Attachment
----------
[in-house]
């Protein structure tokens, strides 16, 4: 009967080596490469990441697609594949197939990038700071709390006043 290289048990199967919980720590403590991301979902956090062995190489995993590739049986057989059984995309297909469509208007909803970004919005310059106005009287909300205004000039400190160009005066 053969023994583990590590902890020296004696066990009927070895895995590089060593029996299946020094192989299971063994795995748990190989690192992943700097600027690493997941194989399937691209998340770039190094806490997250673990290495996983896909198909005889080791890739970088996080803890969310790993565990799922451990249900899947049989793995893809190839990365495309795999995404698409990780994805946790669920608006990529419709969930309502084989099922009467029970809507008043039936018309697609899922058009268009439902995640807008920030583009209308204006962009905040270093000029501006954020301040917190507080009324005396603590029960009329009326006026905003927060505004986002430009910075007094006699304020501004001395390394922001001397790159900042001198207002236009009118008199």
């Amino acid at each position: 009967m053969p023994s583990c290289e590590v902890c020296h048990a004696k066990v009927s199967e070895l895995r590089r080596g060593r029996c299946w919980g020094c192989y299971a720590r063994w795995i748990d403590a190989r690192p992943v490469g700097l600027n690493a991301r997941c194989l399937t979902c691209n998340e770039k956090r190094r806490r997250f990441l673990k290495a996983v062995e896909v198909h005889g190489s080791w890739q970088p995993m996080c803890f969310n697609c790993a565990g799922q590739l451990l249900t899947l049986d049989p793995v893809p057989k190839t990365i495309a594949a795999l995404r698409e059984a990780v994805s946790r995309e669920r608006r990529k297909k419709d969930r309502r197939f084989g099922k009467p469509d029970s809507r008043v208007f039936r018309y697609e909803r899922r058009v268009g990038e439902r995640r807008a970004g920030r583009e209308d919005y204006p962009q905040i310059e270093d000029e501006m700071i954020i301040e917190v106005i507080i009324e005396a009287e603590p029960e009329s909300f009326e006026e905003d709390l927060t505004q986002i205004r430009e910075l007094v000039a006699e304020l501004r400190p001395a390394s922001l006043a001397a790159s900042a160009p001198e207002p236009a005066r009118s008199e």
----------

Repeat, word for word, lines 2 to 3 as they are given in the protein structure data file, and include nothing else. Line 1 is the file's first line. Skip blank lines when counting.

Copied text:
């Protein structure tokens, strides 16, 4: 009967080596490469990441697609594949197939990038700071709390006043 290289048990199967919980720590403590991301979902956090062995190489995993590739049986057989059984995309297909469509208007909803970004919005310059106005009287909300205004000039400190160009005066 053969023994583990590590902890020296004696066990009927070895895995590089060593029996299946020094192989299971063994795995748990190989690192992943700097600027690493997941194989399937691209998340770039190094806490997250673990290495996983896909198909005889080791890739970088996080803890969310790993565990799922451990249900899947049989793995893809190839990365495309795999995404698409990780994805946790669920608006990529419709969930309502084989099922009467029970809507008043039936018309697609899922058009268009439902995640807008920030583009209308204006962009905040270093000029501006954020301040917190507080009324005396603590029960009329009326006026905003927060505004986002430009910075007094006699304020501004001395390394922001001397790159900042001198207002236009009118008199």
């Amino acid at each position: 009967m053969p023994s583990c290289e590590v902890c020296h048990a004696k066990v009927s199967e070895l895995r590089r080596g060593r029996c299946w919980g020094c192989y299971a720590r063994w795995i748990d403590a190989r690192p992943v490469g700097l600027n690493a991301r997941c194989l399937t979902c691209n998340e770039k956090r190094r806490r997250f990441l673990k290495a996983v062995e896909v198909h005889g190489s080791w890739q970088p995993m996080c803890f969310n697609c790993a565990g799922q590739l451990l249900t899947l049986d049989p793995v893809p057989k190839t990365i495309a594949a795999l995404r698409e059984a990780v994805s946790r995309e669920r608006r990529k297909k419709d969930r309502r197939f084989g099922k009467p469509d029970s809507r008043v208007f039936r018309y697609e909803r899922r058009v268009g990038e439902r995640r807008a970004g920030r583009e209308d919005y204006p962009q905040i310059e270093d000029e501006m700071i954020i301040e917190v106005i507080i009324e005396a009287e603590p029960e009329s909300f009326e006026e905003d709390l927060t505004q986002i205004r430009e910075l007094v000039a006699e304020l501004r400190p001395a390394s922001l006043a001397a790159s900042a160009p001198e207002p236009a005066r009118s008199e």